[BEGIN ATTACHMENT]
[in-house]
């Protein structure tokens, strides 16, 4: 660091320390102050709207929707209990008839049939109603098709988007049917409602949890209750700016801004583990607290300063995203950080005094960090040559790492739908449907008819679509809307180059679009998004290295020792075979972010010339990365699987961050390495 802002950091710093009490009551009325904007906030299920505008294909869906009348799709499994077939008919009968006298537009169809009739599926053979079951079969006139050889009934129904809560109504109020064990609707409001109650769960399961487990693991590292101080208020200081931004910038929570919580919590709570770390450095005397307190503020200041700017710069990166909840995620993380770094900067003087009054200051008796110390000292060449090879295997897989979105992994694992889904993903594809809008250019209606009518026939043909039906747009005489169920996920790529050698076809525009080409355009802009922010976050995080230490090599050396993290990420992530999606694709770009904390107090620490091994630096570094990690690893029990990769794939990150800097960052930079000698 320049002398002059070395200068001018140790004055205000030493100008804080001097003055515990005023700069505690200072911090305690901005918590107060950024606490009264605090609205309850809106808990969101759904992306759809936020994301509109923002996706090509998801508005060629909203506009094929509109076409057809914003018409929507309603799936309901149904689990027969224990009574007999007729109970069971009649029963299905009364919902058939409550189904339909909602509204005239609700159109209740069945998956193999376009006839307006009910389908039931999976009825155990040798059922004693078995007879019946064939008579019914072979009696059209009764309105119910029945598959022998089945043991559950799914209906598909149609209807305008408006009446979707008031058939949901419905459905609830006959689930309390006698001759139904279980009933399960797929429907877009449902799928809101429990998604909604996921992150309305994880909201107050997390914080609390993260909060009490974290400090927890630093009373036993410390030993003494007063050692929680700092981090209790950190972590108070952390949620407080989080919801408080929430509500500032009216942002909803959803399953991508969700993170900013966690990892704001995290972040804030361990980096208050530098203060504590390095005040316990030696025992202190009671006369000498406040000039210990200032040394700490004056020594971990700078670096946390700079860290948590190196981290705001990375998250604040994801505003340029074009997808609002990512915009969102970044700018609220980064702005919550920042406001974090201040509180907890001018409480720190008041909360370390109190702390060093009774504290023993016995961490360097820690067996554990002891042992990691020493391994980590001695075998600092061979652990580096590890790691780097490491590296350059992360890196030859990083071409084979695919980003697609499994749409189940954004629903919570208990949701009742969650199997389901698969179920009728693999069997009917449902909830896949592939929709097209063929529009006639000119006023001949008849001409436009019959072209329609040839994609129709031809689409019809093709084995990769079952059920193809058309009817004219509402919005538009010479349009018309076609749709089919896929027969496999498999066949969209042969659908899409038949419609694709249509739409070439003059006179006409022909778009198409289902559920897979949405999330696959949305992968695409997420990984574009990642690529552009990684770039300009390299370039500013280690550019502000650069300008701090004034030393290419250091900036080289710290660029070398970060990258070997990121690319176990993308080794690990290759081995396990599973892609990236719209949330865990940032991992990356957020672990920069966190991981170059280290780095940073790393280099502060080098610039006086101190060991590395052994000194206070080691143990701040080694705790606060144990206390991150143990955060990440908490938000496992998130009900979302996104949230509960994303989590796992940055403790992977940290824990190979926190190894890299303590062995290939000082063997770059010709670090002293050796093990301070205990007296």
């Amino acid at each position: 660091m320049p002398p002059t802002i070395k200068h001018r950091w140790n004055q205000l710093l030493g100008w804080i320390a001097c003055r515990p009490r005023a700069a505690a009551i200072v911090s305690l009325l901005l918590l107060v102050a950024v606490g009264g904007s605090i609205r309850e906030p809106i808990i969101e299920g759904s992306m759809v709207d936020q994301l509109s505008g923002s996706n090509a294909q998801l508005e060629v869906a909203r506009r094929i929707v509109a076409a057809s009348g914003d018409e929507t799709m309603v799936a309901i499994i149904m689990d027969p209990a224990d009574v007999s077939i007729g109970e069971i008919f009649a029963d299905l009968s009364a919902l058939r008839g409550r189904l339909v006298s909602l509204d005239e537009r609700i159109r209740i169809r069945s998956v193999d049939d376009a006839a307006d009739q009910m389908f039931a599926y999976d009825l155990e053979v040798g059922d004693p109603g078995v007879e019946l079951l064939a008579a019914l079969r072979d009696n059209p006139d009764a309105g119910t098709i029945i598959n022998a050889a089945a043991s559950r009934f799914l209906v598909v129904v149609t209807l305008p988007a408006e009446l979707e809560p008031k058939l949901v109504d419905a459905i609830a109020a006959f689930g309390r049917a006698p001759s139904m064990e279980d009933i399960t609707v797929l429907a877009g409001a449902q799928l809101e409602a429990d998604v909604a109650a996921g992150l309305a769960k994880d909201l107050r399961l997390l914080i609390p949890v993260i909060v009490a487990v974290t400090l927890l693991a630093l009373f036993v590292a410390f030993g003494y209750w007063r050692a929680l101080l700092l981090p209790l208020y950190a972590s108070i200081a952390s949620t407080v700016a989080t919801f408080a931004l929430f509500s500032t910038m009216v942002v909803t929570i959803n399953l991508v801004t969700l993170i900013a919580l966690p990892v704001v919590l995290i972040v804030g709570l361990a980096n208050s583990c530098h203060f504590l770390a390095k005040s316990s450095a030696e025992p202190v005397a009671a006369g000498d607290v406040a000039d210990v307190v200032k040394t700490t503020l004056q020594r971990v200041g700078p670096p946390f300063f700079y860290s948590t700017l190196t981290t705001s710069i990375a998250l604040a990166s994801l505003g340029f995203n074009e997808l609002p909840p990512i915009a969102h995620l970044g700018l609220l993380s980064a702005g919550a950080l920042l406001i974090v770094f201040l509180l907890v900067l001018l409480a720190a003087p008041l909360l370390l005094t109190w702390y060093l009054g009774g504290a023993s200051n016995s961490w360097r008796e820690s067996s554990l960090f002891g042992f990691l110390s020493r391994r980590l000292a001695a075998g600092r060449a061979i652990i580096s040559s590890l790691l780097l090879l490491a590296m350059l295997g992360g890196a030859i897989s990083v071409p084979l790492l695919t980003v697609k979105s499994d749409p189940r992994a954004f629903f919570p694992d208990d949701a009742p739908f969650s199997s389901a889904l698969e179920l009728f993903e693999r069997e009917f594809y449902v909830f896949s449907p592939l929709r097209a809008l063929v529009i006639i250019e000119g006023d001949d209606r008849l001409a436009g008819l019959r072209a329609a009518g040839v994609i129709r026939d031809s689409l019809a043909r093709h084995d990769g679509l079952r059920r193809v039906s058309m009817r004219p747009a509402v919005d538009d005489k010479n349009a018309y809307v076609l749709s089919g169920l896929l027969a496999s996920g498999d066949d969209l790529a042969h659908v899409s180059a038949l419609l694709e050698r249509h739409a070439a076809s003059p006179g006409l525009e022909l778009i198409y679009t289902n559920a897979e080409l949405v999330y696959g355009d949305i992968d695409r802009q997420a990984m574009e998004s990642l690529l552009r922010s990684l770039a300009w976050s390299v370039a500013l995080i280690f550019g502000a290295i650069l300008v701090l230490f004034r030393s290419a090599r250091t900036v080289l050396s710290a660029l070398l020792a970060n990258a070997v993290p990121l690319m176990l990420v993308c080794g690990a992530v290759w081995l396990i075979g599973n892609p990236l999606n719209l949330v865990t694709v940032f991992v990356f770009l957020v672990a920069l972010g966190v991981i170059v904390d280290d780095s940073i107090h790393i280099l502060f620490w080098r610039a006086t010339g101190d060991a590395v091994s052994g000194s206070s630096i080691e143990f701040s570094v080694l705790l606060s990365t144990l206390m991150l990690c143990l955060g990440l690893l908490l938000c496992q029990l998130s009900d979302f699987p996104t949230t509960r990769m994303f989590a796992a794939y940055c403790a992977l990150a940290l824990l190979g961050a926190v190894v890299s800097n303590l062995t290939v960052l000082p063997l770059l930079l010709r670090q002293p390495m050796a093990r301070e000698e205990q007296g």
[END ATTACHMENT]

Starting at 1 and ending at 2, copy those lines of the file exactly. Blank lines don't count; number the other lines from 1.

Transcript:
[in-house]
């Protein structure tokens, strides 16, 4: 660091320390102050709207929707209990008839049939109603098709988007049917409602949890209750700016801004583990607290300063995203950080005094960090040559790492739908449907008819679509809307180059679009998004290295020792075979972010010339990365699987961050390495 802002950091710093009490009551009325904007906030299920505008294909869906009348799709499994077939008919009968006298537009169809009739599926053979079951079969006139050889009934129904809560109504109020064990609707409001109650769960399961487990693991590292101080208020200081931004910038929570919580919590709570770390450095005397307190503020200041700017710069990166909840995620993380770094900067003087009054200051008796110390000292060449090879295997897989979105992994694992889904993903594809809008250019209606009518026939043909039906747009005489169920996920790529050698076809525009080409355009802009922010976050995080230490090599050396993290990420992530999606694709770009904390107090620490091994630096570094990690690893029990990769794939990150800097960052930079000698 320049002398002059070395200068001018140790004055205000030493100008804080001097003055515990005023700069505690200072911090305690901005918590107060950024606490009264605090609205309850809106808990969101759904992306759809936020994301509109923002996706090509998801508005060629909203506009094929509109076409057809914003018409929507309603799936309901149904689990027969224990009574007999007729109970069971009649029963299905009364919902058939409550189904339909909602509204005239609700159109209740069945998956193999376009006839307006009910389908039931999976009825155990040798059922004693078995007879019946064939008579019914072979009696059209009764309105119910029945598959022998089945043991559950799914209906598909149609209807305008408006009446979707008031058939949901419905459905609830006959689930309390006698001759139904279980009933399960797929429907877009449902799928809101429990998604909604996921992150309305994880909201107050997390914080609390993260909060009490974290400090927890630093009373036993410390030993003494007063050692929680700092981090209790950190972590108070952390949620407080989080919801408080929430509500500032009216942002909803959803399953991508969700993170900013966690990892704001995290972040804030361990980096208050530098203060504590390095005040316990030696025992202190009671006369000498406040000039210990200032040394700490004056020594971990700078670096946390700079860290948590190196981290705001990375998250604040994801505003340029074009997808609002990512915009969102970044700018609220980064702005919550920042406001974090201040509180907890001018409480720190008041909360370390109190702390060093009774504290023993016995961490360097820690067996554990002891042992990691020493391994980590001695075998600092061979652990580096590890790691780097490491590296350059992360890196030859990083071409084979695919980003697609499994749409189940954004629903919570208990949701009742969650199997389901698969179920009728693999069997009917449902909830896949592939929709097209063929529009006639000119006023001949008849001409436009019959072209329609040839994609129709031809689409019809093709084995990769079952059920193809058309009817004219509402919005538009010479349009018309076609749709089919896929027969496999498999066949969209042969659908899409038949419609694709249509739409070439003059006179006409022909778009198409289902559920897979949405999330696959949305992968695409997420990984574009990642690529552009990684770039300009390299370039500013280690550019502000650069300008701090004034030393290419250091900036080289710290660029070398970060990258070997990121690319176990993308080794690990290759081995396990599973892609990236719209949330865990940032991992990356957020672990920069966190991981170059280290780095940073790393280099502060080098610039006086101190060991590395052994000194206070080691143990701040080694705790606060144990206390991150143990955060990440908490938000496992998130009900979302996104949230509960994303989590796992940055403790992977940290824990190979926190190894890299303590062995290939000082063997770059010709670090002293050796093990301070205990007296």